The recommended indicators for measuring the impact of the quality of referral information are based on international literature and focus group interviews representing the relevant perspectives . The results are therefore expected to be valid for mental health services that employ a similar system for the referral process and access to specialised care, as described by Guevara and colleagues . However, participants emphasised that local context can have implications for the interpretation of the data from the indicators. Contextual factors may require adjustments to the definition of the numerator and denominator, and this negatively affects the generalisability of these definitions. The suggested indicators are therefore of interest primarily for improvement efforts-and less for benchmarking-until further exploration of the impact of contextual factors has been conducted. Although the literature review included studies from somatic health care, the participants selected to enrich the evidence base (focus group members) and to assess the qualifications of the indicators (expert panels) were selected for their mental health care expertise. The validity of the findings for services other than mental health is therefore unknown.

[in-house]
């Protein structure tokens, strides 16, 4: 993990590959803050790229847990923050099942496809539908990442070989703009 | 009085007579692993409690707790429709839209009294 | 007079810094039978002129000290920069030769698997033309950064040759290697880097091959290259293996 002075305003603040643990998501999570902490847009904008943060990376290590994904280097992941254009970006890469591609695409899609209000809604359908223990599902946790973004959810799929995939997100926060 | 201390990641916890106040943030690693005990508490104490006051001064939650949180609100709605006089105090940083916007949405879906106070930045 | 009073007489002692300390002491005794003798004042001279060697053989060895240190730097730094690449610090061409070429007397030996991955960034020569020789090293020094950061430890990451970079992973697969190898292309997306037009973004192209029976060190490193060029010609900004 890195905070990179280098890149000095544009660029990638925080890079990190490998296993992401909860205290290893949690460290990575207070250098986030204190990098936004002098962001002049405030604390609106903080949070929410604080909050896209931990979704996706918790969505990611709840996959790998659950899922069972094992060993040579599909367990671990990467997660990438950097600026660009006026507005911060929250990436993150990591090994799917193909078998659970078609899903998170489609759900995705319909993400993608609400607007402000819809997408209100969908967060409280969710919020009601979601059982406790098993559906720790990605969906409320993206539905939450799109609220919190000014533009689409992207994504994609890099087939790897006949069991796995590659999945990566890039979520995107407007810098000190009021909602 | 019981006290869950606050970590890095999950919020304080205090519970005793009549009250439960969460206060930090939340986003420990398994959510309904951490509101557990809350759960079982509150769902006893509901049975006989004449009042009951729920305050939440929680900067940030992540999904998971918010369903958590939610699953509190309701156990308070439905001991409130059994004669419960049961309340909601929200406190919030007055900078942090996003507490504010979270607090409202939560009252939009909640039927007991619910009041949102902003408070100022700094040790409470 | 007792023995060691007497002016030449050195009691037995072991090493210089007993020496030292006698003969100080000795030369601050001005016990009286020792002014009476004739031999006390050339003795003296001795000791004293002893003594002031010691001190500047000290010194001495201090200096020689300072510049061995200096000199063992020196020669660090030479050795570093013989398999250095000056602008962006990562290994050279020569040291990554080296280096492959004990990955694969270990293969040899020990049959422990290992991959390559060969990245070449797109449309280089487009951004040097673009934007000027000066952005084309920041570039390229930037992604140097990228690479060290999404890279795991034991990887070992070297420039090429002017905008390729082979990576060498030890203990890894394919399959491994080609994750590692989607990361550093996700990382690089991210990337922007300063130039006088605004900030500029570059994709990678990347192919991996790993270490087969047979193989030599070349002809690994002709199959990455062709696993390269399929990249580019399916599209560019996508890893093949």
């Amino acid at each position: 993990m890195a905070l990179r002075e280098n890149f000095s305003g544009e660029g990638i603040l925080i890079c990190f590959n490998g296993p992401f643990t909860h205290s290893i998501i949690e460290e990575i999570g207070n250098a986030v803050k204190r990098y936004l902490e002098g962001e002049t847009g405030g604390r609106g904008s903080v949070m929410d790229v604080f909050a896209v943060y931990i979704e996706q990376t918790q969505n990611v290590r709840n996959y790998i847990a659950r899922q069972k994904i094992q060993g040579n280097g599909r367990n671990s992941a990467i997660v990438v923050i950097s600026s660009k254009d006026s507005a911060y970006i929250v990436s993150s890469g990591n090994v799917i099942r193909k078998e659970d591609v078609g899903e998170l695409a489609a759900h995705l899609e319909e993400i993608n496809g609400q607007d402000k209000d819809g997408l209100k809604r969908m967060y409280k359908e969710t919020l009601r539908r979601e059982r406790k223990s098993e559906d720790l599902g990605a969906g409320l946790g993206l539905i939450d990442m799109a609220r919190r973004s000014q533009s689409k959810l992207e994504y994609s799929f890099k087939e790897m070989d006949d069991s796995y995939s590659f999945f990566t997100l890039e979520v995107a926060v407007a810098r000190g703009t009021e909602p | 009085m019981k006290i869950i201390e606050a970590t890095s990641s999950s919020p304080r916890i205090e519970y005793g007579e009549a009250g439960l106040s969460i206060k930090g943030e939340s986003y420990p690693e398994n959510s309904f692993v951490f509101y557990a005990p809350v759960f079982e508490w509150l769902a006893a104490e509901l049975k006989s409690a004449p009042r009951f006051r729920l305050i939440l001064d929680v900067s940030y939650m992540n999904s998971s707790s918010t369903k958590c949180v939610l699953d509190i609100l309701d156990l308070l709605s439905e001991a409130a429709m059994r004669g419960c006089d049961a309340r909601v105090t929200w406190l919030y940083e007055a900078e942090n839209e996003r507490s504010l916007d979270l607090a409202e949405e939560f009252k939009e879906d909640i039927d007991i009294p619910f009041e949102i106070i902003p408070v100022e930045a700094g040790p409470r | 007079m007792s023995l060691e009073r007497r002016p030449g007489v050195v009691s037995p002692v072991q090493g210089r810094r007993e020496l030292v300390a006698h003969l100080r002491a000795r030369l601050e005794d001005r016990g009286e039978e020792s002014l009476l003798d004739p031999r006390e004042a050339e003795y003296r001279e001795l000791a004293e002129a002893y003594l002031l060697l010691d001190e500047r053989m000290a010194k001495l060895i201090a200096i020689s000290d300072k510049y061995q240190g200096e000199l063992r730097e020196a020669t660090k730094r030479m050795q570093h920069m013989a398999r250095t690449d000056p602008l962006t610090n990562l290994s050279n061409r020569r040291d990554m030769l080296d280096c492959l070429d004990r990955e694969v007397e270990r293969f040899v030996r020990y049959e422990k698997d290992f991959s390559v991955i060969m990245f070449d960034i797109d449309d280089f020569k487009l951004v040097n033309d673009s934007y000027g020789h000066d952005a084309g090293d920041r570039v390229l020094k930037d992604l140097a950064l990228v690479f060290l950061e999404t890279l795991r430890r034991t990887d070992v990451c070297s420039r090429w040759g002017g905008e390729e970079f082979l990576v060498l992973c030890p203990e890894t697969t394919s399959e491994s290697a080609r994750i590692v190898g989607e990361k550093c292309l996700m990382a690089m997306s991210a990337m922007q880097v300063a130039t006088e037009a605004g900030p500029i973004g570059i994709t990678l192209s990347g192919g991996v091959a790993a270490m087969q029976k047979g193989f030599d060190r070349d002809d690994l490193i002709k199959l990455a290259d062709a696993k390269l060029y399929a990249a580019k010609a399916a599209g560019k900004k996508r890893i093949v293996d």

The study revealed a convincing agreement among experts on the expected importance of high quality referral information from primary care to specialised mental health care. The suggested indicators are expected to represent mediating factors affecting a wide range of main goals for health care as defined by the IOM (safe, effective, patient-centred, timely, efficient and equitable) . The risk to health care of not being ‘timely’ is highlighted as particularly relevant when exploring the potential impact of low quality referral information.
We argue that, to enable effective quality improvement, it is necessary to explore underlying mechanisms to understand how outcome indicators can be affected. The present study calls for further inquiry into whether the quality of referral information affects the expected mediating factors for the quality of care and on the predictive value of various types of referral information for the quality of care. This will enable improvements to the suggested definition of high quality referral information by establishing an evidence-based minimum set of information to include in referral requests. Further, it will enable the development of quality improvement interventions tailored to support the underlying mechanisms for achieving high quality mental health care. We recommend that future research emphasise further exploration of mediating factors in the complex referral process, as well as their relevance for patient outcomes, and investigate whether and how contextual factors affect the validity of the suggested indicators.
- AGREE II:
Appraisal of Guidelines for Research & Evaluation, second version
Institute of Medicine
Medical Research Council